After Sundberg graduates this spring, he will be working full time for Fulson Lake Hand Crew, an all-veteran federal wildland firefighting crew.

“If these classes were not offered at Cal Poly, I never would have had gotten the opportunity or the idea to get hired and pursue this as a fulltime career,” Sundberg said.

Art and design senior Nicole Vose was introduced to forestry and natural resources when she took Fire and Society (NR 308) to fulfill her D5 general education requirement. Aversano also taught this class and convinced her to take Wildland Fire Control to explore her interest in this profession.

The labs were very helpful because of the agencies that came out to help show them the ropes, she said. One of her favorite labs was the demonstration of a “mobile attack,” in which students learn how to use engines lined with hoses in the front bumper for a mock fire suppression drill.

“It’s been really helpful to be actually doing what we are learning instead of just sitting in the classroom reading a book,” Vose said.

Aversano’s lectures have also helped explain the material in a more relatable fashion, Vose said. He teaches a lot through stories and videos, which help the students understand how to deal with different situations as opposed to simply explaining the vocabulary.

Her favorite aspect, however, was being able to work with actual firefighters who are currently in the profession. This experience, along with the amount of certification received will be really helpful when applying for jobs, she said. She is currently considering getting her EMT license next summer and is confident her certifications and networking will help in pursuing this career.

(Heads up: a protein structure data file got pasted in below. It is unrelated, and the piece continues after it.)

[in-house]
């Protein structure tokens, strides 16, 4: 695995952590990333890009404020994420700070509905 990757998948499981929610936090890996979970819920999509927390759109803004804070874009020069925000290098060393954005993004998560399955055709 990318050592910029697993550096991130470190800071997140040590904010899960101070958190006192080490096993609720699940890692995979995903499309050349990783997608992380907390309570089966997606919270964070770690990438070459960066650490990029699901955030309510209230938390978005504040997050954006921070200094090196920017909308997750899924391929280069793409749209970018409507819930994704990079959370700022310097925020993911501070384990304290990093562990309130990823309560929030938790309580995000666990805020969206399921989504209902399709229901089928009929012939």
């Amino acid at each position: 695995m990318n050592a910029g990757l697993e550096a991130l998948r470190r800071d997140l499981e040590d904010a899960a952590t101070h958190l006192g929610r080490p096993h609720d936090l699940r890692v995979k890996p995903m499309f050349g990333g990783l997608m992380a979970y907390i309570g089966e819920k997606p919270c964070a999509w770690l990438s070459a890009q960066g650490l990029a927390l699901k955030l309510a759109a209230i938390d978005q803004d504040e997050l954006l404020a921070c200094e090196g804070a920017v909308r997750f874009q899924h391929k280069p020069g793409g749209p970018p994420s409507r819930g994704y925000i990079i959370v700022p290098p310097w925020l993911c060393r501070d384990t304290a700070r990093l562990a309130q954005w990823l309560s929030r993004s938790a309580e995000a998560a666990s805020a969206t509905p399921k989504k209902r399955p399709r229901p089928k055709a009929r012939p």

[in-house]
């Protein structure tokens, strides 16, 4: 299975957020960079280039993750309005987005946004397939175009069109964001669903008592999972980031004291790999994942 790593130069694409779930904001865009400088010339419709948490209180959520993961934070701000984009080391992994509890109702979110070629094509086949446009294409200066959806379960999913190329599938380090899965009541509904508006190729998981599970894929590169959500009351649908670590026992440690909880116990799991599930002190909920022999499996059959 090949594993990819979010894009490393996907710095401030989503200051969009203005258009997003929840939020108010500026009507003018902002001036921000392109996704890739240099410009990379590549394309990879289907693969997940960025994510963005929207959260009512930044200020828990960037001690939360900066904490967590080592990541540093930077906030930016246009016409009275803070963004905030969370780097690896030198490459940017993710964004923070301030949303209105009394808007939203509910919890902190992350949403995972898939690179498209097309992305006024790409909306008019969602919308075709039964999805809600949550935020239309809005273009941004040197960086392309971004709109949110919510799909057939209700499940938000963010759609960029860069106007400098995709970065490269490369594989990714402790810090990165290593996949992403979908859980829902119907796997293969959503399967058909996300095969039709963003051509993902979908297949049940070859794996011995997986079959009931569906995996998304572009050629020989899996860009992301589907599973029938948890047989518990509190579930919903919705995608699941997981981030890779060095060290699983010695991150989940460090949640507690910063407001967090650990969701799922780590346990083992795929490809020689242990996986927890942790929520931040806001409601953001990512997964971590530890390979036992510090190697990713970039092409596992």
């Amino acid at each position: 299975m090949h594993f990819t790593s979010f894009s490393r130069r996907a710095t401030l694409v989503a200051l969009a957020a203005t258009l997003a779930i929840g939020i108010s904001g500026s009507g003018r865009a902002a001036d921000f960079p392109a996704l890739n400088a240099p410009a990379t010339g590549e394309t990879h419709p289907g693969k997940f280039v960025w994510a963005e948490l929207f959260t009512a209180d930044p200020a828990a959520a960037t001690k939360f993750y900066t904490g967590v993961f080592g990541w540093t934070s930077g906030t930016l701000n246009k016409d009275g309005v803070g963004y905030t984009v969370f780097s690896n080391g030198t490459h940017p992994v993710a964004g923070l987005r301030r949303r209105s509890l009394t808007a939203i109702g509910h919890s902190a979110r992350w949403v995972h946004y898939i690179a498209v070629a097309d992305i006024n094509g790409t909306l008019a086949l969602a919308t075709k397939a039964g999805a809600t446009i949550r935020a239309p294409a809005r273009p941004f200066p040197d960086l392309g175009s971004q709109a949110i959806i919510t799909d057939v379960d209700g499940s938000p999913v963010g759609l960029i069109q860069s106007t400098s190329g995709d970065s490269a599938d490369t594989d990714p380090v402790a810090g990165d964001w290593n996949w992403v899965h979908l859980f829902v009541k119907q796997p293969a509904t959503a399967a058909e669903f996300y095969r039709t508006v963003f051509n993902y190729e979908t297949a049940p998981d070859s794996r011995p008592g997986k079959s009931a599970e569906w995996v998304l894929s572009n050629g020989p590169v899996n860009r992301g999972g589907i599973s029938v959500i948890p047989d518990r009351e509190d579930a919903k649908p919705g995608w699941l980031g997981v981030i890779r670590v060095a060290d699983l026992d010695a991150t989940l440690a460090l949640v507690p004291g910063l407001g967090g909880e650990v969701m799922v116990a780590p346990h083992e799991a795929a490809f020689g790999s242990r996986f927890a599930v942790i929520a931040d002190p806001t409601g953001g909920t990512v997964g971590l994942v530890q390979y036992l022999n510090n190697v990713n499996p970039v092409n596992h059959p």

Join the Conversation


  1. The class was incorrectly labeled in the article, it should say NR 204 Wildland Fire Control.

    1. NR 308 is actually referring to a previous class Vose took. Although the story did not directly label the class as NR 204 Wildland Fire Control, it did not mislabel it.
      -Sara Natividad, Contributing News Writer

      1. Sara,

        I must have misunderstood your article. NR 204 Wildland
        Fire Control is the course where students complete certifications. NR
        308 Fire and Society is the GE, D5 course that covers the culture, historical mythology and religion related to fire. I thought the focus of the article was the hands on” learn by
        firefighting” and skills the class taught. I wanted students to know they mainly get that hands on
        experience in NR 204, rather than 308.Thank you for covering Doug Aversano’s contribution, dedication and two great Cal Poly classes.

        1. Valerie,
          Per your comments above, the story has been updated to include the course name and number to avoid further confusion. Thank you for bringing this to our attention. If you have any further questions, feel free to contact me at news@mustangdaily.net.

          Kaytlyn Leslie, Mustang Daily News Editor

Leave a comment

Your email address will not be published. Required fields are marked *